Command Line TerminalIn the Linux command line, working with files is made easy by the multitude of file-manipulation commands that are available.

For each task you need to perform, there is a solution; for many, there is more than one solution.

Among the commands that we’re exploring today — which are all, in one way or another, file-related — you might not only find what you’re looking for, but also something that you never knew you wanted to look for!

Although the availability of commands may vary between different distributions of Linux, most of these are standard enough that they should work for you.


The cat command, which is short for concatenate, is used to display, combine and/or copy files. It can even create new files.

At its simplest, cat filename will print out — or display — the contents of the specified file.

To copy the contents of one file into another, cat oldfile.txt > newfile.txt can be used, but with caution. If the new file does not exist it will be created; if it already exists it will be over-written!

To combine the contents of two files (the contents of the first file will be appended to the bottom of the second file), use cat oldfile.txt >> newfile.txt.


The dd command converts and copies data. It is not necessarily an easy tool for command line beginners to learn, and has been nicknamed the “destroy/delete data” command due to its destructive tendencies when misused. For these reasons, we’ll leave this one alone for now!


The echo command will print out any text that is is given. Example: echo this is cool but seems useless

By using the -e option and enclosing the text in single quotes, you can use utilize sequences such as new lines in your text. Example: echo -e 'this is on\nseveral lines'


The fgrep command is similar to the grep command (see below) but does not support regular expressions, making it faster (which may not noticeable to some of us!)


The file command can be used to determine a file’s type.

The syntax is file filename.


The find command searches for files in your file system, from the command line.

If you use find without qualifiers (location, filename, string, etc.) you will start to get a list of every file on your file system. This would be a good time to use the Ctrl + C keyboard shortcut to terminate the action, unless you have extra time to spare!

Otherwise, to be more specific, you can specify the location to search in, and/or the exact file name or part of the file name to search for.

find ., for example, will search for all files in the current directory.

find /home/username will search for all files in your home directory.

find -name filename.txt will search for all files with the specified file name. This is useful because the whole path will be returned, allowing you to see exactly where the file can be found.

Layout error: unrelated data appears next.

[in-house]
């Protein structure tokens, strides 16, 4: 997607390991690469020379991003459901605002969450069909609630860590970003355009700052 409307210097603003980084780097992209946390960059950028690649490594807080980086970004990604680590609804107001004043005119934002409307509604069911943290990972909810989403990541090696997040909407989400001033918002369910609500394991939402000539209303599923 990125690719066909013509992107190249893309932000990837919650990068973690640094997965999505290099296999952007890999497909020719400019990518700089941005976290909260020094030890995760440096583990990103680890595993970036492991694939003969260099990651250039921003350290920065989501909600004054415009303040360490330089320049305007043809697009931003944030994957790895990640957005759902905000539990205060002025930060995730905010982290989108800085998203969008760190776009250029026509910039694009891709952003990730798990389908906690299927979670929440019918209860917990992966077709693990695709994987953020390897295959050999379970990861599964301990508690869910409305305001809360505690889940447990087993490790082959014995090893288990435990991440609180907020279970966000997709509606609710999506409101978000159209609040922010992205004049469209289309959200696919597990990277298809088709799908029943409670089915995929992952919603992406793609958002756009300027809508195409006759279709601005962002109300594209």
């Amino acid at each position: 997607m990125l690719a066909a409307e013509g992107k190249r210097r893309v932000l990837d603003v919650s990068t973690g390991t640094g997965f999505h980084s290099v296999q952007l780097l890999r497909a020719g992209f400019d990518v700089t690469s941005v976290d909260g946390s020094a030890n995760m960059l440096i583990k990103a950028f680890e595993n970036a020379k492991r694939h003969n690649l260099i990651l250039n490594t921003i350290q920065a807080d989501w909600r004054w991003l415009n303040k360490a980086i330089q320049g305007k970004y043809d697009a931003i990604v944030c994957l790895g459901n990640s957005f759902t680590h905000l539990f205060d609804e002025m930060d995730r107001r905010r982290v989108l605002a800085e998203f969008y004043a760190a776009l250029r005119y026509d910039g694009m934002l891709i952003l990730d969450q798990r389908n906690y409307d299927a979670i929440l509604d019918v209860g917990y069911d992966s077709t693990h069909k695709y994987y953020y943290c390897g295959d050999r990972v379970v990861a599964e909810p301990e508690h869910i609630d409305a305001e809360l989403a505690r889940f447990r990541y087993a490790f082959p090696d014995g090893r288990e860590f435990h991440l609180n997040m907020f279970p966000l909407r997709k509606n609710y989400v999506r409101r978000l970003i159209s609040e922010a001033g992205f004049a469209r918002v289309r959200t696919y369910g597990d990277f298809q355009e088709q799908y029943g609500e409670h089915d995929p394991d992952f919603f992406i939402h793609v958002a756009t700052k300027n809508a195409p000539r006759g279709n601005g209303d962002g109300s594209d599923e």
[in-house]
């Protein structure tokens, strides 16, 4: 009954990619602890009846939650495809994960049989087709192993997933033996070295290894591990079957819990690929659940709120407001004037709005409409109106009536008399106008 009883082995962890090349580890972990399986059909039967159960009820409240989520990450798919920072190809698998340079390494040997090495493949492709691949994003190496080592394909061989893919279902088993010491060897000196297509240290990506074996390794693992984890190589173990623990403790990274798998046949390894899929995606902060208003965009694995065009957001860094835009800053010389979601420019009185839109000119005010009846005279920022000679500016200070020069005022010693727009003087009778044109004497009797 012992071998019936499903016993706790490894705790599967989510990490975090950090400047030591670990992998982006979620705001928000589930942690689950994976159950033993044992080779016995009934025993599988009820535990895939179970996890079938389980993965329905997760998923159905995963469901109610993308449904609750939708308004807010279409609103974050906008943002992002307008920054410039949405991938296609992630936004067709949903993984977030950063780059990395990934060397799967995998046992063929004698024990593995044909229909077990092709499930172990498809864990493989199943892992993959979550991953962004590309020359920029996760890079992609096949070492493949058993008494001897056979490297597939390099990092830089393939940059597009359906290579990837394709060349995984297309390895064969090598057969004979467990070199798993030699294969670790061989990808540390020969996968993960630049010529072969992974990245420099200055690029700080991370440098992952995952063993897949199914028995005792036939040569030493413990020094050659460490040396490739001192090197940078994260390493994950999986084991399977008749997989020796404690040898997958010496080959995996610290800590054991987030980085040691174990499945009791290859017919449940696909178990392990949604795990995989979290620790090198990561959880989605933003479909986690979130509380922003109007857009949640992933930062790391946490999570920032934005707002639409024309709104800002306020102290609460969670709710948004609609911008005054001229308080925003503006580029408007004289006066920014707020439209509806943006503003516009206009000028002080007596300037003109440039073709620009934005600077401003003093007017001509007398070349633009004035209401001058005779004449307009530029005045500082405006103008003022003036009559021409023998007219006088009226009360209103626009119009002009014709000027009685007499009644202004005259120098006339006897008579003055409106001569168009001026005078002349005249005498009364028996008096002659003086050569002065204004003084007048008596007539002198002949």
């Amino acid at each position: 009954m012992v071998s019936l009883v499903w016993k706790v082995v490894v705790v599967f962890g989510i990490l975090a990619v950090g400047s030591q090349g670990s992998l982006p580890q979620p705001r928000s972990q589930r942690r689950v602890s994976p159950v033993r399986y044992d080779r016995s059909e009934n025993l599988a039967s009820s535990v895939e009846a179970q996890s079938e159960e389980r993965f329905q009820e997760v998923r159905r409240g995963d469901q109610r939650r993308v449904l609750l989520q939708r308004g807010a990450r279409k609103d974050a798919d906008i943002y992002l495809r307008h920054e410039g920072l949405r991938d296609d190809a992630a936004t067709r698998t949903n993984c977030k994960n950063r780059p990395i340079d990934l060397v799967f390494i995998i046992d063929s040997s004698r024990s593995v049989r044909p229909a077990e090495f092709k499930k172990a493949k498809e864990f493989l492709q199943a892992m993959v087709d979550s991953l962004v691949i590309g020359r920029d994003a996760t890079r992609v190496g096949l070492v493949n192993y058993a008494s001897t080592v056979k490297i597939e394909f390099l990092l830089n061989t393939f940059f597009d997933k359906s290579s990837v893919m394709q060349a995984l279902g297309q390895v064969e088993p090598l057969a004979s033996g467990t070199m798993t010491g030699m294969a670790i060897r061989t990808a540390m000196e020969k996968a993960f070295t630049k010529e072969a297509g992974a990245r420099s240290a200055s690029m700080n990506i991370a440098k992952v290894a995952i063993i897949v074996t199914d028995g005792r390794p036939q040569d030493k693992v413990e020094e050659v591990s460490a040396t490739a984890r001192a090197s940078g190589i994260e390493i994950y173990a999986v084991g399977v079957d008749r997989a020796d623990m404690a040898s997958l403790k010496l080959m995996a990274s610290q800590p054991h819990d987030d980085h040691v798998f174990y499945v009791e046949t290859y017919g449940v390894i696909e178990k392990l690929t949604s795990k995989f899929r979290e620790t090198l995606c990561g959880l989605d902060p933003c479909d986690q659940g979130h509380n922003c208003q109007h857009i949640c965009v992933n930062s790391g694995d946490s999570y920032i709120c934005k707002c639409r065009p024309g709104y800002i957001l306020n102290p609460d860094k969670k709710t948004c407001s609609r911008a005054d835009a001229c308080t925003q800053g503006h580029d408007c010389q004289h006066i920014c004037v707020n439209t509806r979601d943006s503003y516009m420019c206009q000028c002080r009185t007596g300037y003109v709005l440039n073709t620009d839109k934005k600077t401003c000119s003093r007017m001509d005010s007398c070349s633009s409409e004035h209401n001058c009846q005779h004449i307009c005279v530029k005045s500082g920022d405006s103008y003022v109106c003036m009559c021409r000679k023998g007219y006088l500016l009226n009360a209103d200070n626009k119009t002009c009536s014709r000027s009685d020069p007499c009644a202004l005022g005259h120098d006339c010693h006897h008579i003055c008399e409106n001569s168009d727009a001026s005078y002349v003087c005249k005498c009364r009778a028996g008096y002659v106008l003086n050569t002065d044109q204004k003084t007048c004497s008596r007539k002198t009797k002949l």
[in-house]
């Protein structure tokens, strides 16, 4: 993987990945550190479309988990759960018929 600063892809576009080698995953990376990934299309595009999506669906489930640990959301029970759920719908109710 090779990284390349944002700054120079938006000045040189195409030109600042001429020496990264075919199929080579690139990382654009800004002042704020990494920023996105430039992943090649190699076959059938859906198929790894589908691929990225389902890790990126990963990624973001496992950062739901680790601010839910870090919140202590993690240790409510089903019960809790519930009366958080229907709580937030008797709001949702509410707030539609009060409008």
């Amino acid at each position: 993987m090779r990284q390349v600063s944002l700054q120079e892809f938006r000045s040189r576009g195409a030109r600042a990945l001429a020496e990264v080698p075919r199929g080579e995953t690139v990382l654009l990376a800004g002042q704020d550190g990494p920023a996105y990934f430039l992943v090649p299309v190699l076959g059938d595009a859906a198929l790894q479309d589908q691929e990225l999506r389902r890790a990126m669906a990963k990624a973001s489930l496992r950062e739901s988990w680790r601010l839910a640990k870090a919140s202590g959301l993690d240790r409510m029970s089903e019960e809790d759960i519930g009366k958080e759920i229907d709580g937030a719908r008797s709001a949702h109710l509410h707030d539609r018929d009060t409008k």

find /home/username -name '*txt*' will search for all files and directories in your home directory with ‘txt’ as a part of their name. The asterisks (*) are called wild cards, and they’re awesome. We’ll explore them in more detail later.

There are a multitude of other examples I could use, but since we don’t have time for them in this article, you’ll had to start experimenting on your own until we can go into more detail.


The grep command is used to search inside a file or files for a specific string or pattern. It will, by default, print out the lines that match the query.

The syntax is simply a case of using the command, followed by the string to search for, and then the file to search in. Example: grep "find me" filename.txt

The use of regular expressions (a subject too complex to get into right now) opens up a multitude of new possibilities, but in the meantime, check out the available options/arguments. There are some handy ones!


The less command is a newer version of the more command, with additional features. It allows you to view files from the command line. The most basic syntax is less filename.


The ln command can link files together. It can made hard links and also soft links (which are similar to shortcuts).


The locate command finds files by name. In other words, its a quick and easy way to find files by specifying filename or part of a filename. The results, including the full path to the file, will be returned. Example: locate PartOfFileName


The lpr command will send a specified file or files to be printed — by an actual printer.


The more command allows you to browse through the contents of a file from the command line. There are many options available — check out the man page for details. The most basic syntax is more filename.


The nl command will number the lines of a file by printing out the file, with the line number preceding each line. Example: nl filename


The od command displays a file’s contents in octal format, or the base-8 number system. Various arguments allow for the file to be displayed in other formats. Example: od filename


sed is a stream editor for filtering and transforming text. Unless otherwise specified, sed will print its output on the screen instead of saving it.


The stat command will display the status of a file or a file system. You will be able to see the size, access/modify/change dates, and other information. Example: stat filename


The strings command will print any strings of printable (non-binary) characters in a file.


The touch command changes file time-stamps (access and modification times), as previously explained.


The wc command will print out the number of lines, words and characters (or bytes) in a specified file. Example: wc filename


It may be that we later go into more detail on several of the most popular file-related commands listed here.

In the meantime, check out their man pages for additional information, and to learn what options/arguments are available.

You can start using them right away!